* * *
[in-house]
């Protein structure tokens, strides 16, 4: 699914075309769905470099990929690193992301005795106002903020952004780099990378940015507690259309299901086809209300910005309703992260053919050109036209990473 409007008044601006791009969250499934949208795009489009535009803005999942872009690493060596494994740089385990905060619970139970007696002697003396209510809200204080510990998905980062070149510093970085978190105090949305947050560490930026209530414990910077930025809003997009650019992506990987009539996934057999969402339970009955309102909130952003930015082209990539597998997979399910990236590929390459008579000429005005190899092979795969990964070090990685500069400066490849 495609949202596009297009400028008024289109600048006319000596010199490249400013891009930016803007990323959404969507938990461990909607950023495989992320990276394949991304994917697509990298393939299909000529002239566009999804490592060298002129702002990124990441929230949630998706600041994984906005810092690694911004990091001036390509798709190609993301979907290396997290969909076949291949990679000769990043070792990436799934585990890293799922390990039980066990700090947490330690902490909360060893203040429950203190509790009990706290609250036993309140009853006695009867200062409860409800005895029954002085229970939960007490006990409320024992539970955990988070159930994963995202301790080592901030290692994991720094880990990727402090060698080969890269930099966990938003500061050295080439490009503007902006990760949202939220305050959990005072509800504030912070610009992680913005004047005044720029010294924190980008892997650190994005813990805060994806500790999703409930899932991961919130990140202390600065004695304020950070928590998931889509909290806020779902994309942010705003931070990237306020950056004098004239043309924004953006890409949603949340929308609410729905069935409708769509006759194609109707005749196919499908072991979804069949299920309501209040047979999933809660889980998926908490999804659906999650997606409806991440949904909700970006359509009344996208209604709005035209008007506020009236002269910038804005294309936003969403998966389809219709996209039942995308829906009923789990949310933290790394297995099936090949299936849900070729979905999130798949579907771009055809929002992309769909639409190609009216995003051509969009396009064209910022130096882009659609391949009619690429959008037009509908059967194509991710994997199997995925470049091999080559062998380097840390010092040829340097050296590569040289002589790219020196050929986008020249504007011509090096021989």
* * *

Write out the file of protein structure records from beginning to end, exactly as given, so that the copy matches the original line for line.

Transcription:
[in-house]
């Protein structure tokens, strides 16, 4: 699914075309769905470099990929690193992301005795106002903020952004780099990378940015507690259309299901086809209300910005309703992260053919050109036209990473 409007008044601006791009969250499934949208795009489009535009803005999942872009690493060596494994740089385990905060619970139970007696002697003396209510809200204080510990998905980062070149510093970085978190105090949305947050560490930026209530414990910077930025809003997009650019992506990987009539996934057999969402339970009955309102909130952003930015082209990539597998997979399910990236590929390459008579000429005005190899092979795969990964070090990685500069400066490849 495609949202596009297009400028008024289109600048006319000596010199490249400013891009930016803007990323959404969507938990461990909607950023495989992320990276394949991304994917697509990298393939299909000529002239566009999804490592060298002129702002990124990441929230949630998706600041994984906005810092690694911004990091001036390509798709190609993301979907290396997290969909076949291949990679000769990043070792990436799934585990890293799922390990039980066990700090947490330690902490909360060893203040429950203190509790009990706290609250036993309140009853006695009867200062409860409800005895029954002085229970939960007490006990409320024992539970955990988070159930994963995202301790080592901030290692994991720094880990990727402090060698080969890269930099966990938003500061050295080439490009503007902006990760949202939220305050959990005072509800504030912070610009992680913005004047005044720029010294924190980008892997650190994005813990805060994806500790999703409930899932991961919130990140202390600065004695304020950070928590998931889509909290806020779902994309942010705003931070990237306020950056004098004239043309924004953006890409949603949340929308609410729905069935409708769509006759194609109707005749196919499908072991979804069949299920309501209040047979999933809660889980998926908490999804659906999650997606409806991440949904909700970006359509009344996208209604709005035209008007506020009236002269910038804005294309936003969403998966389809219709996209039942995308829906009923789990949310933290790394297995099936090949299936849900070729979905999130798949579907771009055809929002992309769909639409190609009216995003051509969009396009064209910022130096882009659609391949009619690429959008037009509908059967194509991710994997199997995925470049091999080559062998380097840390010092040829340097050296590569040289002589790219020196050929986008020249504007011509090096021989």